The big question everyone around the world and in Afghanistan is what will be the future of Taliban after US troops pulled out its mega military deployment in the Region.
In an interaction with the Press at the Whitehouse President Joe Biden when asked will Taliban takeover of Afghanistan was inevitable, Mr Joe Biden answered in the negative, pointing to the relative strength of the Afghan forces in terms of troop numbers, training and equipment.
Mr Biden also denied that the U.S. intelligence community had told him that the Afghan government would collapse.
“That is not true. They did not reach that conclusion,” he said. The American press carried reports last month citing unnamed sources that said U.S. intelligence assessments had determined that the Afghan government could fall within six months of U.S. troop retrenchment.
When asked what level of confidence the intelligence community has that the Afghan government would not collapse, Mr Biden said Afghan leaders have the capacity, the forces and the equipment but whether they could generate the cohesion to govern remained in question.
“The question is will they do it? I want to make clear what I made clear to (Afghan President Ashraf Ghani), that we are not going to walk away and not sustain their ability to maintain that force. We’re gonna also work to make sure we help them in terms of everything from food necessities and other things in the region,” Mr Biden said, adding that his own conclusion was that peace could be achieved only if the Afghan government finds a modus vivendi with the Taliban.
The likelihood there’s going to be one unified government in Afghanistan controlling the whole country is highly unlikely – President Biden
“And the likelihood there’s going to be one unified government in Afghanistan controlling the whole country is highly unlikely,” he said.
I want to be clear: The U.S. military mission in Afghanistan continues through the end of August. We remain — we retain personnel and capacities in the country, and we maintain some authority — excuse me, the same authority under which we’ve been operating for some time.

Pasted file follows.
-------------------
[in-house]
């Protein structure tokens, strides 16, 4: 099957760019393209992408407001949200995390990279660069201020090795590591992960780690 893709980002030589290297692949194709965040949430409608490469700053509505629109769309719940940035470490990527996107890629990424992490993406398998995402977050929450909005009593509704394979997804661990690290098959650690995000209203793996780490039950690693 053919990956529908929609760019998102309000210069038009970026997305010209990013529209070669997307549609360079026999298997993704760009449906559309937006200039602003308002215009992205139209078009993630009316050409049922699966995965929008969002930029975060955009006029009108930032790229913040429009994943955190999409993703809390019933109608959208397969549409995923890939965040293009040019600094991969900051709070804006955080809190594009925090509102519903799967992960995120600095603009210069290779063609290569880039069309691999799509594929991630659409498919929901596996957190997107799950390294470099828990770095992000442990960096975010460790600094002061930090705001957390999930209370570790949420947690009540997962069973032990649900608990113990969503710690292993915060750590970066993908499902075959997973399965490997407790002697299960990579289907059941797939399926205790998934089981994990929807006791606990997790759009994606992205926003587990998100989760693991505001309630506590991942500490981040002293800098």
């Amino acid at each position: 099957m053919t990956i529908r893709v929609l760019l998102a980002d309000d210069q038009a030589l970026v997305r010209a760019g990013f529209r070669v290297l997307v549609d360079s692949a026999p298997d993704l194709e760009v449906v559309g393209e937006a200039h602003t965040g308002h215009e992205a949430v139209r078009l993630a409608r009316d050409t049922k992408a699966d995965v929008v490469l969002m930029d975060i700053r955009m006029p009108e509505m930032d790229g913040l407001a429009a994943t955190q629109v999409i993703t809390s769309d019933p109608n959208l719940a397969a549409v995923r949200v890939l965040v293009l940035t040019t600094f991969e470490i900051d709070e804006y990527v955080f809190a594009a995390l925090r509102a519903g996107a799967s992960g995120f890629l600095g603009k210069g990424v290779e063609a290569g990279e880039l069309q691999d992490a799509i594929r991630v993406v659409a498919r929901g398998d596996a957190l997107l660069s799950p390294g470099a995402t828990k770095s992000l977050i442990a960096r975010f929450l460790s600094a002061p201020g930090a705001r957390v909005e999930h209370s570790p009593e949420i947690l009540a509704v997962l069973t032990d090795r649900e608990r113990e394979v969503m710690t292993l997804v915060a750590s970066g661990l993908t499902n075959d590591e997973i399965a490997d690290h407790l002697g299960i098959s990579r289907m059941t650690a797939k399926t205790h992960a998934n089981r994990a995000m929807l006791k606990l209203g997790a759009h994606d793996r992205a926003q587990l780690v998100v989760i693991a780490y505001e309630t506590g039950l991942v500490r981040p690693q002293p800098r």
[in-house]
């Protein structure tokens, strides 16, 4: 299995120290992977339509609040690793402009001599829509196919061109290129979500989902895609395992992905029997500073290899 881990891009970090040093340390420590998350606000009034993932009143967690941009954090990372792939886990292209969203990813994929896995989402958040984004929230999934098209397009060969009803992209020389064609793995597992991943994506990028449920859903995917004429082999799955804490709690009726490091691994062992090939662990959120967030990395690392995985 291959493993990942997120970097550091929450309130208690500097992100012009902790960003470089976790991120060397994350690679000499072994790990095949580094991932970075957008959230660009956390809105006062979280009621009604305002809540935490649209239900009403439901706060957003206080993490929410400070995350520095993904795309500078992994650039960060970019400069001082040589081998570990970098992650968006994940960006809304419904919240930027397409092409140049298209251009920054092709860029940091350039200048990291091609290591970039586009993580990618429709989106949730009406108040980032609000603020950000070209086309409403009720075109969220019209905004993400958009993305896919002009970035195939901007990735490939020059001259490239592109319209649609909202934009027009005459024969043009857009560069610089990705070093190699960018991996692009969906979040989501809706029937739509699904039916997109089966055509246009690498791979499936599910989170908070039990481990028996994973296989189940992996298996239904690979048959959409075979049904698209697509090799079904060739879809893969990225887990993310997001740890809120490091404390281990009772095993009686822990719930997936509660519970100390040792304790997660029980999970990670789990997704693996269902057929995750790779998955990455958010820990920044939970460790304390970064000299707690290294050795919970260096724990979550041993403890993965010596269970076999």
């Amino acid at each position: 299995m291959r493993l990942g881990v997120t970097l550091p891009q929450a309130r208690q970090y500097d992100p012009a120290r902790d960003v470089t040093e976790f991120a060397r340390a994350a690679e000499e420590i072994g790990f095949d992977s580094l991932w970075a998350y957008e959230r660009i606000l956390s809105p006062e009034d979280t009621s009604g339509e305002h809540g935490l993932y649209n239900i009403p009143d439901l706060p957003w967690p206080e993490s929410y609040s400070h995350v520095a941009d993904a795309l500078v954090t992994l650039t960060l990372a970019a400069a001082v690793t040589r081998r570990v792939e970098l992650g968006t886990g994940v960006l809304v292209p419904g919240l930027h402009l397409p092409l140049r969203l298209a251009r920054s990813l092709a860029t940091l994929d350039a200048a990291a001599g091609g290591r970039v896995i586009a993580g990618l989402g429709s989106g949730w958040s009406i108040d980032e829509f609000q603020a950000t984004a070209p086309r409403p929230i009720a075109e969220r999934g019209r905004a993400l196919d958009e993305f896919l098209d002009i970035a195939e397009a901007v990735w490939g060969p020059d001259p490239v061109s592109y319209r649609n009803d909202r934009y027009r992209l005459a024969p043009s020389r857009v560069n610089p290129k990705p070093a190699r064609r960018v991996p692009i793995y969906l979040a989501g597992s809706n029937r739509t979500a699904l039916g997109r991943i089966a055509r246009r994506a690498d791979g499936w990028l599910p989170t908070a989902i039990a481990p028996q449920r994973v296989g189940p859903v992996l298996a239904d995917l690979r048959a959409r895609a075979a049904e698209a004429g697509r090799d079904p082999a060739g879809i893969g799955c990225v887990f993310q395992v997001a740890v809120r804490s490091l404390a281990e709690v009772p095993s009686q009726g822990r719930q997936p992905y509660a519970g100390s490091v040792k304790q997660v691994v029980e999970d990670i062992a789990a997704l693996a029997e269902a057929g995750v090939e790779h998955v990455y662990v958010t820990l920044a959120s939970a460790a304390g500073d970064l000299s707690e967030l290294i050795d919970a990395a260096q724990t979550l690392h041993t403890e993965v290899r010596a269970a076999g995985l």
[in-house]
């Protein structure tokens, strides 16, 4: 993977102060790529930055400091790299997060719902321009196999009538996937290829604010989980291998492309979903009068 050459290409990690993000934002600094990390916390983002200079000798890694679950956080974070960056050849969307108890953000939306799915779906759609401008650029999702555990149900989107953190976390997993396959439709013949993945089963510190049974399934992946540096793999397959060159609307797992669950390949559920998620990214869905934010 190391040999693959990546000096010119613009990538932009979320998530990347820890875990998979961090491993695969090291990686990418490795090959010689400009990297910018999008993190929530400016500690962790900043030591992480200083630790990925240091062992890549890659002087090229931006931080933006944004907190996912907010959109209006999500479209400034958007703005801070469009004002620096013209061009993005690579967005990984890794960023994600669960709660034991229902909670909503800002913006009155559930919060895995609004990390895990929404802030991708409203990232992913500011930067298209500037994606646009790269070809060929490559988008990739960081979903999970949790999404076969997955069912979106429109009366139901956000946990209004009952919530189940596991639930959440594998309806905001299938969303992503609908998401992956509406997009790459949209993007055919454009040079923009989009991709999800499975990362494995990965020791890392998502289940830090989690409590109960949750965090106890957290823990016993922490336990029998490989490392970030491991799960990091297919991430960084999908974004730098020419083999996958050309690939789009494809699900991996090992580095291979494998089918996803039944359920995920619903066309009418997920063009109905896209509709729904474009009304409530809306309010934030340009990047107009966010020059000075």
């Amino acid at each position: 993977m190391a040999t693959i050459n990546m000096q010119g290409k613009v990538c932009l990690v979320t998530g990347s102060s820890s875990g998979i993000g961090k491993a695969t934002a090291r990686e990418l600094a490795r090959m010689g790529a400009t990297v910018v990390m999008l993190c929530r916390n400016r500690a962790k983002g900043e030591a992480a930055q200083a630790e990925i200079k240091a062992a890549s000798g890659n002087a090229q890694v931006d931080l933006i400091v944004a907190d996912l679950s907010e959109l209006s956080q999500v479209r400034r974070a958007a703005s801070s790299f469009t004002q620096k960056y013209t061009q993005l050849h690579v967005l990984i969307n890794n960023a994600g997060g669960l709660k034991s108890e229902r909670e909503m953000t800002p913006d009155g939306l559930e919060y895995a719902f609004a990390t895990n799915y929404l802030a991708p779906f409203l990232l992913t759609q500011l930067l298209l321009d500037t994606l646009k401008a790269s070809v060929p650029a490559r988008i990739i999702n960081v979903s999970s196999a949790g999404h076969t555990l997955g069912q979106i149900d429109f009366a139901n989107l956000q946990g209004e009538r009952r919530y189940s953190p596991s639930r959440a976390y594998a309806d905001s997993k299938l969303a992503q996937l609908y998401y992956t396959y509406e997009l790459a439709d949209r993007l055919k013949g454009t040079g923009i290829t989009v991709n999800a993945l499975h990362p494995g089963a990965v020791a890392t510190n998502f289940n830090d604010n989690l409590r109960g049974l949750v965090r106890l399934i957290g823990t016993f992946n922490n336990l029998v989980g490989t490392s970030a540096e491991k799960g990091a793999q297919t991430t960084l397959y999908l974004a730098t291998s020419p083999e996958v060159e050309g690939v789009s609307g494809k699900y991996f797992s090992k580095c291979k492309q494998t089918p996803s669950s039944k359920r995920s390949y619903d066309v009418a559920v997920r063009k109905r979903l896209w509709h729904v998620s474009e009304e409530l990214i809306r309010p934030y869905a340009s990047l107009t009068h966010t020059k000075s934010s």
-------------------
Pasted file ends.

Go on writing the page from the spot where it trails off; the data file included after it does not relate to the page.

As I said in April, the United States did what we went to do in Afghanistan: to get the terrorists who attacked us on 9/11 and to deliver justice to Osama Bin Laden, and to degrade the terrorist threat to keep Afghanistan from becoming a base from which attacks could be continued against the United States. We achieved those objectives. That’s why we went.
We did not go to Afghanistan to nation-build. And it’s the right and the responsibility of the Afghan people alone to decide their future and how they want to run their country.
To be clear — to be clear: Countries in the region have an essential role to play in supporting a peaceful settlement. We’ll work with them, and they should help step up their efforts as well.
We’re going to continue to work for the release of detained Americans, including Mark — excuse me — Fre– Frerichs — I want to pronounce the name correctly; I mis- — I misspoke — so that he can return to his family safely.
We’re also going to continue to make sure that we take on the Afghan nationals who work side-by-side with U.S. forces, including interpreters and translators — since we’re no longer going to have military there after this; we’re not going to need them and they have no jobs — who are also going to be vital to our efforts so they — and they’ve been very vital — and so their families are not exposed to danger as well.
Meanwhile India and Iran have expressed concern about the deteriorating security situation in Afghanistan and called for strengthening intra-Afghan dialogue to find a comprehensive political solution against the backdrop of the drawdown of US and international forces.